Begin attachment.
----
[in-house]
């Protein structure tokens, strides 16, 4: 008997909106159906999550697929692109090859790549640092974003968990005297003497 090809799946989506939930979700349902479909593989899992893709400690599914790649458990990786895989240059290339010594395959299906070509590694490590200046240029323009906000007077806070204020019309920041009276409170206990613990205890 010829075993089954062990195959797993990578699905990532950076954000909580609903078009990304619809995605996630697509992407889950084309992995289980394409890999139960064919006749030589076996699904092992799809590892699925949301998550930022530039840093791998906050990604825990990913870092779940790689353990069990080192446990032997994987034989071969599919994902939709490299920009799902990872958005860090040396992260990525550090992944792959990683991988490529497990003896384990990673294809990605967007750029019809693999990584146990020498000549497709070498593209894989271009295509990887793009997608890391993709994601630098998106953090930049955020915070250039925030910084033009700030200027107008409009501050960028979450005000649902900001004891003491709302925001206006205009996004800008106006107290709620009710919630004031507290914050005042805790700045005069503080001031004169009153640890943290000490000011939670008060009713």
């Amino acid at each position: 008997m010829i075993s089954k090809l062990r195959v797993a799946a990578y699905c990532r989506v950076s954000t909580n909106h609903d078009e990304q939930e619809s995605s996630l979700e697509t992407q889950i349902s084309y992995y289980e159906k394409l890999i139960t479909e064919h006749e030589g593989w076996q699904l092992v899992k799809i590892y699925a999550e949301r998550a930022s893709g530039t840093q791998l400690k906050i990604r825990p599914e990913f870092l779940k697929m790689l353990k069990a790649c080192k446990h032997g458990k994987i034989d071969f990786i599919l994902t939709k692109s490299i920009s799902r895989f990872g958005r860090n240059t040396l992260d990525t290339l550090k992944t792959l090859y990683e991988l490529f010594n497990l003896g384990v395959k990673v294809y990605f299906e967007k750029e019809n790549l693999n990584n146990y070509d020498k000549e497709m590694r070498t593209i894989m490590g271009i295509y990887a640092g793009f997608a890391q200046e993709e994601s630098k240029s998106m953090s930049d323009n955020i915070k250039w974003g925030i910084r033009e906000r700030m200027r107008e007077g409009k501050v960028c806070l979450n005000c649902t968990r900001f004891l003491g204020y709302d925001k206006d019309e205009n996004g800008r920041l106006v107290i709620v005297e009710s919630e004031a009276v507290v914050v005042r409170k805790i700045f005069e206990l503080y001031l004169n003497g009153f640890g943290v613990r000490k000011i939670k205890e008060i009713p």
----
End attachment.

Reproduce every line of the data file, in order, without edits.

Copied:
[in-house]
């Protein structure tokens, strides 16, 4: 008997909106159906999550697929692109090859790549640092974003968990005297003497 090809799946989506939930979700349902479909593989899992893709400690599914790649458990990786895989240059290339010594395959299906070509590694490590200046240029323009906000007077806070204020019309920041009276409170206990613990205890 010829075993089954062990195959797993990578699905990532950076954000909580609903078009990304619809995605996630697509992407889950084309992995289980394409890999139960064919006749030589076996699904092992799809590892699925949301998550930022530039840093791998906050990604825990990913870092779940790689353990069990080192446990032997994987034989071969599919994902939709490299920009799902990872958005860090040396992260990525550090992944792959990683991988490529497990003896384990990673294809990605967007750029019809693999990584146990020498000549497709070498593209894989271009295509990887793009997608890391993709994601630098998106953090930049955020915070250039925030910084033009700030200027107008409009501050960028979450005000649902900001004891003491709302925001206006205009996004800008106006107290709620009710919630004031507290914050005042805790700045005069503080001031004169009153640890943290000490000011939670008060009713």
């Amino acid at each position: 008997m010829i075993s089954k090809l062990r195959v797993a799946a990578y699905c990532r989506v950076s954000t909580n909106h609903d078009e990304q939930e619809s995605s996630l979700e697509t992407q889950i349902s084309y992995y289980e159906k394409l890999i139960t479909e064919h006749e030589g593989w076996q699904l092992v899992k799809i590892y699925a999550e949301r998550a930022s893709g530039t840093q791998l400690k906050i990604r825990p599914e990913f870092l779940k697929m790689l353990k069990a790649c080192k446990h032997g458990k994987i034989d071969f990786i599919l994902t939709k692109s490299i920009s799902r895989f990872g958005r860090n240059t040396l992260d990525t290339l550090k992944t792959l090859y990683e991988l490529f010594n497990l003896g384990v395959k990673v294809y990605f299906e967007k750029e019809n790549l693999n990584n146990y070509d020498k000549e497709m590694r070498t593209i894989m490590g271009i295509y990887a640092g793009f997608a890391q200046e993709e994601s630098k240029s998106m953090s930049d323009n955020i915070k250039w974003g925030i910084r033009e906000r700030m200027r107008e007077g409009k501050v960028c806070l979450n005000c649902t968990r900001f004891l003491g204020y709302d925001k206006d019309e205009n996004g800008r920041l106006v107290i709620v005297e009710s919630e004031a009276v507290v914050v005042r409170k805790i700045f005069e206990l503080y001031l004169n003497g009153f640890g943290v613990r000490k000011i939670k205890e008060i009713p």